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Norco Addiction

Norco is classified as an opioid, a synthetic, legally produced version of poppy-derived drugs like heroin and opium. Made from a blend of acetaminophen and hydrocodone, this narcotic is similar in makeup to Vicodin or Lortab, with equally similar side effects and addiction rates. All are prescribed to patients to relieve moderate to severe pain, and can be used in the short term, such as when you’ve had a car accident or surgery, or in the long term, to help you cope with chronic pain.

As Norco works to relieve a patient’s pain, it also produces a slight euphoric sensation; it is this temporary feeling of general well-being and even elation that leads some people to seek out the drug long after the pain they were being treated for has dissipated. The more often the drug is taken and the longer use persists, the harder it is to achieve that euphoria and the more pills people find themselves consuming. It is a vicious cycle that is damaging physically and psychologically, and it can have devastating consequences.

Norco Statistics

In 2012, CBS News cited a CDC study that said prescription painkillers such as Norco had caused more than 15,000 deaths in the United States in 2008—more than three times the 4,000 painkiller-related deaths that had been reported in 1999.

Despite Norco’s designation as a controlled substance that can only be received when prescribed by a licensed physician, studies show that this has not limited its use. The National Survey on Drug Use and Health showed that in 2009 and 2010 more than 50 percent of people over the age of 12 surveyed used sedatives, pain relievers, or stimulants in a manner other than prescribed and received the drugs from a friend or relative.

The results of a 2008 study conducted by the International Narcotics Control Board state that the United States consumes 99 percent of the hydrocodone manufactured worldwide.

Symptoms of Addiction

Patients in the throes of Norco addiction may exhibit the following signs:

  • prolonged drowsiness
  • extreme anxiety and paranoia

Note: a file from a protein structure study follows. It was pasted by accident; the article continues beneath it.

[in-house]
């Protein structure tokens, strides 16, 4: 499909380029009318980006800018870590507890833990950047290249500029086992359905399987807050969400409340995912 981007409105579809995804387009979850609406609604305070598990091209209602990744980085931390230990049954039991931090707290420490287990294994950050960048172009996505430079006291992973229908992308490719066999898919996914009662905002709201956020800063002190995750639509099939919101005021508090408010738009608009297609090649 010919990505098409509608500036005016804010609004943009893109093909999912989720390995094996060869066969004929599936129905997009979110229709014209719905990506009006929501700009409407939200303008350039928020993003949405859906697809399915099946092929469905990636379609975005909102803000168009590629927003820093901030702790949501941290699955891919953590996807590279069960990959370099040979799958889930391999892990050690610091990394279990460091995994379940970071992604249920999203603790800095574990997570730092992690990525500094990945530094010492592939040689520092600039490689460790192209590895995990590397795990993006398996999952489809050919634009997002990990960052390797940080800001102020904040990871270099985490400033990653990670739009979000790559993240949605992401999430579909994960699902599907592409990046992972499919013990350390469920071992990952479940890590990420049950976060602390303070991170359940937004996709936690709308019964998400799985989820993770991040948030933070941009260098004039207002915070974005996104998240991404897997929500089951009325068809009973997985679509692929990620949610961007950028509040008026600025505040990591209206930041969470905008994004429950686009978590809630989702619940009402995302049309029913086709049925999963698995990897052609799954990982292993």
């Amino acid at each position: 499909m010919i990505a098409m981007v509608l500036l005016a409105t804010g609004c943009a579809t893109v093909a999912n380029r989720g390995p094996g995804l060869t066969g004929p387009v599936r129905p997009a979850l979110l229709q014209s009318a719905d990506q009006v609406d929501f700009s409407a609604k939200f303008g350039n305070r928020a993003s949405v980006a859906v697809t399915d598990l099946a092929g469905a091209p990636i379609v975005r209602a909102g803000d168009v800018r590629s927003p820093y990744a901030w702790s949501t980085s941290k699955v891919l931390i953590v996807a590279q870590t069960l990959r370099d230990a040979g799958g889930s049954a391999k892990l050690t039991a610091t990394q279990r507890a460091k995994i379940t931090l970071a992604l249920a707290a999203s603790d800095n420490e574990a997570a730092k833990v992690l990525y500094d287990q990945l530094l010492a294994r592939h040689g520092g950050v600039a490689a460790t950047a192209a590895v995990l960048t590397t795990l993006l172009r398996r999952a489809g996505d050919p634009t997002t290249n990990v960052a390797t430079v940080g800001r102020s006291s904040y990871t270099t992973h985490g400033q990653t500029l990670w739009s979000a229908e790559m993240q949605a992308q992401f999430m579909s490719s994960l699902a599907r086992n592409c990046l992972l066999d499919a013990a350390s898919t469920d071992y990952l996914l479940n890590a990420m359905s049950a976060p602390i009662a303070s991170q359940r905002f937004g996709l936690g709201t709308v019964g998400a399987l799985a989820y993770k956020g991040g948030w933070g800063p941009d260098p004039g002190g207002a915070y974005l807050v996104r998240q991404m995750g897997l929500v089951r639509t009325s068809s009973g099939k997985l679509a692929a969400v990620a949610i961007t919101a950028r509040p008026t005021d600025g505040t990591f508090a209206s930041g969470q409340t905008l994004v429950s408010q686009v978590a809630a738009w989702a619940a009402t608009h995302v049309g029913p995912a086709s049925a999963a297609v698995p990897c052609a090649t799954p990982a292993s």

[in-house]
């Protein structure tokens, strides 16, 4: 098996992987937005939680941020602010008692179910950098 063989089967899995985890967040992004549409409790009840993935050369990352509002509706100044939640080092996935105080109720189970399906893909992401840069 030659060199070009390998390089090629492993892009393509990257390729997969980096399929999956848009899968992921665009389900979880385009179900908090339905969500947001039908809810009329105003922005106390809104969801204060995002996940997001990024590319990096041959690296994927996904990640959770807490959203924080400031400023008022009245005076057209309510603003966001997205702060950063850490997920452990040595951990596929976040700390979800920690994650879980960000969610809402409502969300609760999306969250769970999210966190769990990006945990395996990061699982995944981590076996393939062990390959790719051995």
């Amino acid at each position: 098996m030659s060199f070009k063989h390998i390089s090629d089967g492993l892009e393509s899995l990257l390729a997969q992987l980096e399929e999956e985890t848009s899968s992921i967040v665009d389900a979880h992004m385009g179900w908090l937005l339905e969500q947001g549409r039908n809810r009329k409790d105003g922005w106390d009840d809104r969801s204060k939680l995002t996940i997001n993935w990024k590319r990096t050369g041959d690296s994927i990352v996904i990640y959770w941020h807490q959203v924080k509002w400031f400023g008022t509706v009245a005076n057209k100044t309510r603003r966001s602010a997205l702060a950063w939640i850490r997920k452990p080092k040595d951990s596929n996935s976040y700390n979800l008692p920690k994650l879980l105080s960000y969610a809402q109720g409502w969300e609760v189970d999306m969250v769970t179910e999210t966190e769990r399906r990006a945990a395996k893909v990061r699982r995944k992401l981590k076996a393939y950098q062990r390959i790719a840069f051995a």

• inability to concentrate of focus on tasks
  • mood swings
  • nausea, vomiting, and/or severe constipation
  • an obsession with the drug
  • physical and psychological dependence
  • itchiness

When the abuse is severe, there are visible signs of an overdose:

  • slowed breathing
  • stupor, or even coma
  • flaccid muscle tone
  • cold and clammy skin
  • apnea (interrupted breath)

Without immediate medical attention, a Norco overdose can lead to cardiac arrest and death.

Withdrawing from Norco is a physically taxing process, leading to:

  • cramping
  • diarrhea
  • nausea and vomiting
  • trouble concentrating
  • chills and/or fever
  • anxiety
  • depression
  • dilated pupils
  • irritability
  • flushing
  • loss of appetite
  • sweating
  • tremors
  • weakness
  • severe insomnia

Psychological, Social & Physical Effects

The physical effects of Norco addiction are both serious and frightening. In addition to the side effects described above, the acetaminophen component in Norco carries its own dangers. Ingesting too much acetaminophen can lead to liver disease, which can be fatal. For this reason, among others, you should always take Norco in the dosage recommended by your doctor, and limit alcohol as well as drugs, like cold medicine, that may also have acetaminophen as an ingredient. If you experience persistent nausea or vomiting, stomach or abdominal pain, extreme fatigue, jaundice (yellowing of the eyes or skin), or dark urine, this could indicate liver damage and you should seek emergent medical care.